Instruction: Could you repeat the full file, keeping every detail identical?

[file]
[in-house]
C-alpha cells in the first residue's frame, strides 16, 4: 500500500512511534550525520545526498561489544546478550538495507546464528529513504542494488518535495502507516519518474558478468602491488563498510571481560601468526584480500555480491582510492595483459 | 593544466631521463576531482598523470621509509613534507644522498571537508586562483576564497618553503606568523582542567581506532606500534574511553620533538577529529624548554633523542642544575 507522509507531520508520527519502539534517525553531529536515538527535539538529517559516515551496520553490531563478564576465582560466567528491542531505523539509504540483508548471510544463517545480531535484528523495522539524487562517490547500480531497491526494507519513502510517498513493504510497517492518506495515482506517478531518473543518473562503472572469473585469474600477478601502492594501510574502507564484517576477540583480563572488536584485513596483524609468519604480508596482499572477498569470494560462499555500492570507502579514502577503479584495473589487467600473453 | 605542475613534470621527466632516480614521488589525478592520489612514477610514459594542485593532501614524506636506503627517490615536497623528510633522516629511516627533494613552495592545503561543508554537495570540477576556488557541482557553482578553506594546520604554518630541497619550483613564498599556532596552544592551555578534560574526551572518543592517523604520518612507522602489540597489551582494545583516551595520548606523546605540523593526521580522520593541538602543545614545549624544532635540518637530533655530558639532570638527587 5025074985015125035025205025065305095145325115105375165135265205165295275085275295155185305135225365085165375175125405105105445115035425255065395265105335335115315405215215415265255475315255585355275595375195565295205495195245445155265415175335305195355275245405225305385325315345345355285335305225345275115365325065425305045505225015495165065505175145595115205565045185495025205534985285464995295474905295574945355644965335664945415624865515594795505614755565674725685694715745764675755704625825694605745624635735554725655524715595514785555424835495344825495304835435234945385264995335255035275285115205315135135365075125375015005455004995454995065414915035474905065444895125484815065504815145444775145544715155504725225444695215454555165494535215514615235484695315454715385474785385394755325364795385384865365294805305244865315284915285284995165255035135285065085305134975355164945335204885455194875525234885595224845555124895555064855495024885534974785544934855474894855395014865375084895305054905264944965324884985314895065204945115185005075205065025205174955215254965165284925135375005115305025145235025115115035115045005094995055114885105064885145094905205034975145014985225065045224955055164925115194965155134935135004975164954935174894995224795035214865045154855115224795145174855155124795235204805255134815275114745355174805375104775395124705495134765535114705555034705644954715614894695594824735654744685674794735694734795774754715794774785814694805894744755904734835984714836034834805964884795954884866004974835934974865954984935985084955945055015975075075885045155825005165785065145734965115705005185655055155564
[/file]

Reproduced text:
[in-house]
C-alpha cells in the first residue's frame, strides 16, 4: 500500500512511534550525520545526498561489544546478550538495507546464528529513504542494488518535495502507516519518474558478468602491488563498510571481560601468526584480500555480491582510492595483459 | 593544466631521463576531482598523470621509509613534507644522498571537508586562483576564497618553503606568523582542567581506532606500534574511553620533538577529529624548554633523542642544575 507522509507531520508520527519502539534517525553531529536515538527535539538529517559516515551496520553490531563478564576465582560466567528491542531505523539509504540483508548471510544463517545480531535484528523495522539524487562517490547500480531497491526494507519513502510517498513493504510497517492518506495515482506517478531518473543518473562503472572469473585469474600477478601502492594501510574502507564484517576477540583480563572488536584485513596483524609468519604480508596482499572477498569470494560462499555500492570507502579514502577503479584495473589487467600473453 | 605542475613534470621527466632516480614521488589525478592520489612514477610514459594542485593532501614524506636506503627517490615536497623528510633522516629511516627533494613552495592545503561543508554537495570540477576556488557541482557553482578553506594546520604554518630541497619550483613564498599556532596552544592551555578534560574526551572518543592517523604520518612507522602489540597489551582494545583516551595520548606523546605540523593526521580522520593541538602543545614545549624544532635540518637530533655530558639532570638527587 5025074985015125035025205025065305095145325115105375165135265205165295275085275295155185305135225365085165375175125405105105445115035425255065395265105335335115315405215215415265255475315255585355275595375195565295205495195245445155265415175335305195355275245405225305385325315345345355285335305225345275115365325065425305045505225015495165065505175145595115205565045185495025205534985285464995295474905295574945355644965335664945415624865515594795505614755565674725685694715745764675755704625825694605745624635735554725655524715595514785555424835495344825495304835435234945385264995335255035275285115205315135135365075125375015005455004995454995065414915035474905065444895125484815065504815145444775145544715155504725225444695215454555165494535215514615235484695315454715385474785385394755325364795385384865365294805305244865315284915285284995165255035135285065085305134975355164945335204885455194875525234885595224845555124895555064855495024885534974785544934855474894855395014865375084895305054905264944965324884985314895065204945115185005075205065025205174955215254965165284925135375005115305025145235025115115035115045005094995055114885105064885145094905205034975145014985225065045224955055164925115194965155134935135004975164954935174894995224795035214865045154855115224795145174855155124795235204805255134815275114745355174805375104775395124705495134765535114705555034705644954715614894695594824735654744685674794735694734795774754715794774785814694805894744755904734835984714836034834805964884795954884866004974835934974865954984935985084955945055015975075075885045155825005165785065145734965115705005185655055155564